The next day, we woke early to a traditional breakfast of bread, butter, mate tea and pancake. Ernesto brought out his English-Spanish book and I got a chance to work with him on his English, which was another great experience. While I got great a chance to learn about Amantani’s history and culture and the family, I was glad to have authentic exchanges and great conversations about life in our respective countries with Ernesto, Hilda and Juana.
As we said goodbye, Ernesto encouraged us to visit them again – without the facilitation of a tour company. Some families appreciate tourism, especially when all the profits go directly to the family instead of the tour company. If you would like to visit an awesome family on the island of Amantani in Lake Titicaca, send a letter to:
The Family of Ernesto, Juana and Hilda Quispe Calsin
Or just go to the island and ask for them around town. Tell them that I sent you and that I had a great experience with them – you know, the Chinese American girl from San Francisco, California!
We left Amantani to go to the Island of Taquile for about 2 hours. One hour was spent hiking up a long road into town, the other hour was spent looking at handcrafts in the main square and eating lunch. We also got a short presentation from our guide about Taquile culture. Many of the men wear hats that symbolize different things. One hat worn to the back shows that a young man is unmarried, another shows that a man is married, and yet another signifies that the person is family of an elected official – those hats are extremely bright and colorful.
When we started to head back to Puno, I realized that all the native South American tourists had become friends over time and were planning to keep in touch and hang out after the trip…
Despite my lack of expectations, I did think that I would naturally just meet people on my trip – as I did in Southeast Asia. While I did meet a few people here and there, including a nice Dutch couple that talked to me a lot about traveling (and how hard it was to travel without knowing Spanish in this area), I left the bus not really knowing anybody. Since it’s the low season here, I realize now that if I want to meet people on this trip, I need to try extra hard to get through the language and cultural differences, not to mention groups of friends.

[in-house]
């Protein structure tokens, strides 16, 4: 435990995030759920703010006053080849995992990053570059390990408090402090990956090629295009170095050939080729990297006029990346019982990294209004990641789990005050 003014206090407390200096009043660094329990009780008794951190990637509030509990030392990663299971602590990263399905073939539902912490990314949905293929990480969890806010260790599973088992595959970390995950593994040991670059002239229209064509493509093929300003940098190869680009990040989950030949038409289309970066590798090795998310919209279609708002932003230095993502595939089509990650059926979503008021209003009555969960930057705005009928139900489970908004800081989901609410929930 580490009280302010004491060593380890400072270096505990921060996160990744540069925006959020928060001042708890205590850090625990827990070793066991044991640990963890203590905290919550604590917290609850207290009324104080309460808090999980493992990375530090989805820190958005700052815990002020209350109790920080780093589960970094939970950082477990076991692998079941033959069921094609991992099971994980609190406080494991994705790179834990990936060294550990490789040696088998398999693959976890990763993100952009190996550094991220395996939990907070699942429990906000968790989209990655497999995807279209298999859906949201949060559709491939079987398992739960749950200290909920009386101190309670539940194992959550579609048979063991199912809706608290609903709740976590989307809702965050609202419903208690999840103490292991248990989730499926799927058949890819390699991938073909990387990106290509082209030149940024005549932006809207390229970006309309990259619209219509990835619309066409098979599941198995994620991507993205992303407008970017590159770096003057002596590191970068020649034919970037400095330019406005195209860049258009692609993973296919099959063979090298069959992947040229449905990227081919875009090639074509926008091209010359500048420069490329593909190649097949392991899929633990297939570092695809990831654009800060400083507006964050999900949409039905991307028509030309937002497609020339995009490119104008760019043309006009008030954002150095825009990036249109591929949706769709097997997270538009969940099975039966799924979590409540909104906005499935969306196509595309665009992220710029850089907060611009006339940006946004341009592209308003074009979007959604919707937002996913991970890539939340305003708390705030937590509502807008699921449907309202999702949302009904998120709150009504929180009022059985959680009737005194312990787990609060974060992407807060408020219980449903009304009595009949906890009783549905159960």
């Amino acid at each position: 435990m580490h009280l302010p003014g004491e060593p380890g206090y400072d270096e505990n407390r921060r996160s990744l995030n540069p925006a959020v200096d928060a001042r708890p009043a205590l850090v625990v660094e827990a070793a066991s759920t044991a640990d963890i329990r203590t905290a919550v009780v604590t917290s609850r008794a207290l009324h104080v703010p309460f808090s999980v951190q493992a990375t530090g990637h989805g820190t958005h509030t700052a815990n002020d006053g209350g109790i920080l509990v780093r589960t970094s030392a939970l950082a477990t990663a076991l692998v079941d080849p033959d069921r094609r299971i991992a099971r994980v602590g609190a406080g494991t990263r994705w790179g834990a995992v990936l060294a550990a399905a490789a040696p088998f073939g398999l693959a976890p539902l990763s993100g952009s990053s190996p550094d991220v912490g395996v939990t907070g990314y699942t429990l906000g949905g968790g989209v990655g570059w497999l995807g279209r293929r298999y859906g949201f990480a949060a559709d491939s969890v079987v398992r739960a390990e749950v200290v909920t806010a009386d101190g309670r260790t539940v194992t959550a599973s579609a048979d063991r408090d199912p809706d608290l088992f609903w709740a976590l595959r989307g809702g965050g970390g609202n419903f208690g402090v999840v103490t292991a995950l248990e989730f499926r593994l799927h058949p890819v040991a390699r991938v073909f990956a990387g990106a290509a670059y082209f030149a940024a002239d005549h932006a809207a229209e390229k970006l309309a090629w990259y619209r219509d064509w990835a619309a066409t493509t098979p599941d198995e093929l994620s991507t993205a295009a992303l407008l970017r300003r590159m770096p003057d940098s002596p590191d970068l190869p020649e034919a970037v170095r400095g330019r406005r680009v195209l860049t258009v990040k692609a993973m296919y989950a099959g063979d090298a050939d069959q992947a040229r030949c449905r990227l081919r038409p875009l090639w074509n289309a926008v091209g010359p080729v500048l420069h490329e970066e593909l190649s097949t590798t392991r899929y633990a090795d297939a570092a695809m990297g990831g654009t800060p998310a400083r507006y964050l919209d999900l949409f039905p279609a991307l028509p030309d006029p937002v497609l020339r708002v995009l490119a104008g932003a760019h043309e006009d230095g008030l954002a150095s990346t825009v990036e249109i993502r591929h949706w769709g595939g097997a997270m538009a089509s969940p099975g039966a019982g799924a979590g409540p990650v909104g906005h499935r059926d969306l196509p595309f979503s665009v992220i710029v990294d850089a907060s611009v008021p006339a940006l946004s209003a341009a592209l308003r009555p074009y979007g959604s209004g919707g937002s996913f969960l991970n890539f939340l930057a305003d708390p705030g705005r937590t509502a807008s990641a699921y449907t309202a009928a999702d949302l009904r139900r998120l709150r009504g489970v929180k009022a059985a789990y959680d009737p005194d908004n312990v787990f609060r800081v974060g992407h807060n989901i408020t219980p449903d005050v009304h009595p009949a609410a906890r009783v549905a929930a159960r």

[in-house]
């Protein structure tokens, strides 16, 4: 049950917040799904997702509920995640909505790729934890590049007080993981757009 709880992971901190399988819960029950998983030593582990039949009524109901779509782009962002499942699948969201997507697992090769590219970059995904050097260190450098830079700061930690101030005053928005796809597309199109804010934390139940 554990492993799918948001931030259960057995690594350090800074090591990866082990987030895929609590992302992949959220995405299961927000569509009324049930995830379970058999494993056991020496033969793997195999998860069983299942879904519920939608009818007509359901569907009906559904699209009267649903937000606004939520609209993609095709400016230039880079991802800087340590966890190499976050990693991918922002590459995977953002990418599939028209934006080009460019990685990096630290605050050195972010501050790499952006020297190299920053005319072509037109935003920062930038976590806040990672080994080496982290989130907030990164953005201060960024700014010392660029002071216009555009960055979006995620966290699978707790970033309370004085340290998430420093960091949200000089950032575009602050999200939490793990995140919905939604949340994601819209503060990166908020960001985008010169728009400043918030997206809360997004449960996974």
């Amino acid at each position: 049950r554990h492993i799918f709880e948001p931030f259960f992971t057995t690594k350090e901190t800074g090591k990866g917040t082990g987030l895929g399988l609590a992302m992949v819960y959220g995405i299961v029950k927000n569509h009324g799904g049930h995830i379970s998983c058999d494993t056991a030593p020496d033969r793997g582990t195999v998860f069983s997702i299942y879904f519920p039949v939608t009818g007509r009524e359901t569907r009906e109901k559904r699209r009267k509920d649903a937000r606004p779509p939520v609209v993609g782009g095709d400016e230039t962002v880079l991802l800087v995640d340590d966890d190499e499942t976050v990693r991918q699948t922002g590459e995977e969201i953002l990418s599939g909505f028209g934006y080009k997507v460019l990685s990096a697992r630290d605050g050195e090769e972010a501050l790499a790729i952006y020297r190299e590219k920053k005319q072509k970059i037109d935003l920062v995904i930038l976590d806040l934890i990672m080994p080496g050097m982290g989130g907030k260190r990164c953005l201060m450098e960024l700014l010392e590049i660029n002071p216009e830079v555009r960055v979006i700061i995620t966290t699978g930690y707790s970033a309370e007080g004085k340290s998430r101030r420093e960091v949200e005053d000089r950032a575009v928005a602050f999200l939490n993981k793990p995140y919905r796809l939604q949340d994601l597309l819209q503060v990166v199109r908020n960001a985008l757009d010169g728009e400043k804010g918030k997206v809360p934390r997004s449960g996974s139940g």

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The next few days were bummy but chill days for me in Puno. I ate, walked around town, and got to know the little city that I actually came to enjoy. The sun was out, I ate some great local food, and in the end I actually did meet some people. The first night after my trip, I bumped into Kristyn, one of the girls from my Machu Picchu group, who was having dinner at the very same restaurant. It was relieved to talk to a familiar face and got to know her crew – a group of tourists that were going across the south of Peru on motorbikes, even in the rain. I got to know her tour guide, Eduardo, who was a local from Arequipa. We hung out later at a bar up the street and told stories about our tourist travels – my trip to Machu Picchu, as well as his tourist anecdotes during his mountain biking, rafting, hiking, and motorbike trips.
I also had an interesting conversation with the man working at the Bolivian consulate where I got my visa in Puno. Despite being a bit cold to me at first, he later warmed up to me a bit and started asking me questions. He was surprised that I was 34 (he thought I was 25, just like everyone else in South America). He asked about my occupation (O-N-G), why I was traveling solo, and even what hostel I stayed at and how much I paid. I think he was just more curious than anything about the girl from California (as I’ve come to be known) who works with youth back in the States and pays $20 soles a night for a hostel room with cold showers. It was kinda amusing.
Later that evening, I also went around to the Lonely Planet recommended bar – Kamizaraky Rock Pub – where I befriended all the guys that worked there, as well as some guys passing through Peru from Argentina. For the first time, I felt at home traveling solo. I had great conversations with people about traveling, about life, about things to do in both Peru and Argentina. I only wish I could have spent enough time there to get to know people more in-depth. Maybe they’ll still remember me and keep in touch.
My trip from beginning to end in Puno reminded me that despite some challenges, there’s always a way to find a bit of redemption in the end. Sometimes you have to try, and sometimes it happens when you’re not looking.